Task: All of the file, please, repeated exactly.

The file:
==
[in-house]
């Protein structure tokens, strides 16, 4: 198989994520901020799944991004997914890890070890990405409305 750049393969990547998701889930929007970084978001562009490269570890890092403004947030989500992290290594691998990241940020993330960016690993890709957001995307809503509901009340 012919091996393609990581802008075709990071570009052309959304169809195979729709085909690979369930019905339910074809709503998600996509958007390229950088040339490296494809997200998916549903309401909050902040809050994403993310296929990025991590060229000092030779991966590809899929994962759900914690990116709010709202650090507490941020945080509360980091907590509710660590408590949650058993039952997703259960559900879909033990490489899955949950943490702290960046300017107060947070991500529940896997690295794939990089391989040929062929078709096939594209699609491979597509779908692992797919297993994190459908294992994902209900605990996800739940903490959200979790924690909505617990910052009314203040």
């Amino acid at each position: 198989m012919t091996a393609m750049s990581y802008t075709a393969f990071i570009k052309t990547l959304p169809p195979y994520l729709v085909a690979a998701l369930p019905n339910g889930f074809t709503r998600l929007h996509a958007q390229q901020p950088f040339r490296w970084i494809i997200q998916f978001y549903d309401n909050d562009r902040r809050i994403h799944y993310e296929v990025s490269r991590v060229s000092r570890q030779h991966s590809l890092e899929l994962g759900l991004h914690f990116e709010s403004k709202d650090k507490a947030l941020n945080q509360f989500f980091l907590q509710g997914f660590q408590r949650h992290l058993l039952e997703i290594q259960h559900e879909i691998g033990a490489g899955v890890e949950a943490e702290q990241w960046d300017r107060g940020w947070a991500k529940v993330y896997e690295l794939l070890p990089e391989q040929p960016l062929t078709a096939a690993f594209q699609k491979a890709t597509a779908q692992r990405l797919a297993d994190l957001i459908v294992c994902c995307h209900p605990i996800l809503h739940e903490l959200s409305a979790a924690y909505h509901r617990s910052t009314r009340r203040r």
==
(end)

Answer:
[in-house]
């Protein structure tokens, strides 16, 4: 198989994520901020799944991004997914890890070890990405409305 750049393969990547998701889930929007970084978001562009490269570890890092403004947030989500992290290594691998990241940020993330960016690993890709957001995307809503509901009340 012919091996393609990581802008075709990071570009052309959304169809195979729709085909690979369930019905339910074809709503998600996509958007390229950088040339490296494809997200998916549903309401909050902040809050994403993310296929990025991590060229000092030779991966590809899929994962759900914690990116709010709202650090507490941020945080509360980091907590509710660590408590949650058993039952997703259960559900879909033990490489899955949950943490702290960046300017107060947070991500529940896997690295794939990089391989040929062929078709096939594209699609491979597509779908692992797919297993994190459908294992994902209900605990996800739940903490959200979790924690909505617990910052009314203040």
């Amino acid at each position: 198989m012919t091996a393609m750049s990581y802008t075709a393969f990071i570009k052309t990547l959304p169809p195979y994520l729709v085909a690979a998701l369930p019905n339910g889930f074809t709503r998600l929007h996509a958007q390229q901020p950088f040339r490296w970084i494809i997200q998916f978001y549903d309401n909050d562009r902040r809050i994403h799944y993310e296929v990025s490269r991590v060229s000092r570890q030779h991966s590809l890092e899929l994962g759900l991004h914690f990116e709010s403004k709202d650090k507490a947030l941020n945080q509360f989500f980091l907590q509710g997914f660590q408590r949650h992290l058993l039952e997703i290594q259960h559900e879909i691998g033990a490489g899955v890890e949950a943490e702290q990241w960046d300017r107060g940020w947070a991500k529940v993330y896997e690295l794939l070890p990089e391989q040929p960016l062929t078709a096939a690993f594209q699609k491979a890709t597509a779908q692992r990405l797919a297993d994190l957001i459908v294992c994902c995307h209900p605990i996800l809503h739940e903490l959200s409305a979790a924690y909505h509901r617990s910052t009314r009340r203040r």